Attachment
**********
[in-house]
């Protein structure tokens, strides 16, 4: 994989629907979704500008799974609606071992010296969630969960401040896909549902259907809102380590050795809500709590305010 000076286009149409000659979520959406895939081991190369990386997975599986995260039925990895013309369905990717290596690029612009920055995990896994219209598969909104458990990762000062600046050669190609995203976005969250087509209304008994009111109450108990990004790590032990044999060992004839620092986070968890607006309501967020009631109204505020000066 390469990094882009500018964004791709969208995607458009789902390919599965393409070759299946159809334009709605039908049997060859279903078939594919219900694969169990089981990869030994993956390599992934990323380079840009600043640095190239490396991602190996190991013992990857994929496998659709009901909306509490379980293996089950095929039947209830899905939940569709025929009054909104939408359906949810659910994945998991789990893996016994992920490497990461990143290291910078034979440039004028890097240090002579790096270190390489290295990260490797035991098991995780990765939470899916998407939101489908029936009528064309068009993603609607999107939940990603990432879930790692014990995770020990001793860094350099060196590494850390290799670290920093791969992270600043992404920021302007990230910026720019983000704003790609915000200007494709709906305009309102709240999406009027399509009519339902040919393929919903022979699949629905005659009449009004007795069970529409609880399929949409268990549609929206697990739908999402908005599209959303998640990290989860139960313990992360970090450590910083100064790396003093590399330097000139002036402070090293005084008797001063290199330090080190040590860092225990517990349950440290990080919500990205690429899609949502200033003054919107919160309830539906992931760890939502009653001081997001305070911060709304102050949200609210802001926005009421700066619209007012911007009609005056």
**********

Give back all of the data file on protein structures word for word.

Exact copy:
[in-house]
């Protein structure tokens, strides 16, 4: 994989629907979704500008799974609606071992010296969630969960401040896909549902259907809102380590050795809500709590305010 000076286009149409000659979520959406895939081991190369990386997975599986995260039925990895013309369905990717290596690029612009920055995990896994219209598969909104458990990762000062600046050669190609995203976005969250087509209304008994009111109450108990990004790590032990044999060992004839620092986070968890607006309501967020009631109204505020000066 390469990094882009500018964004791709969208995607458009789902390919599965393409070759299946159809334009709605039908049997060859279903078939594919219900694969169990089981990869030994993956390599992934990323380079840009600043640095190239490396991602190996190991013992990857994929496998659709009901909306509490379980293996089950095929039947209830899905939940569709025929009054909104939408359906949810659910994945998991789990893996016994992920490497990461990143290291910078034979440039004028890097240090002579790096270190390489290295990260490797035991098991995780990765939470899916998407939101489908029936009528064309068009993603609607999107939940990603990432879930790692014990995770020990001793860094350099060196590494850390290799670290920093791969992270600043992404920021302007990230910026720019983000704003790609915000200007494709709906305009309102709240999406009027399509009519339902040919393929919903022979699949629905005659009449009004007795069970529409609880399929949409268990549609929206697990739908999402908005599209959303998640990290989860139960313990992360970090450590910083100064790396003093590399330097000139002036402070090293005084008797001063290199330090080190040590860092225990517990349950440290990080919500990205690429899609949502200033003054919107919160309830539906992931760890939502009653001081997001305070911060709304102050949200609210802001926005009421700066619209007012911007009609005056």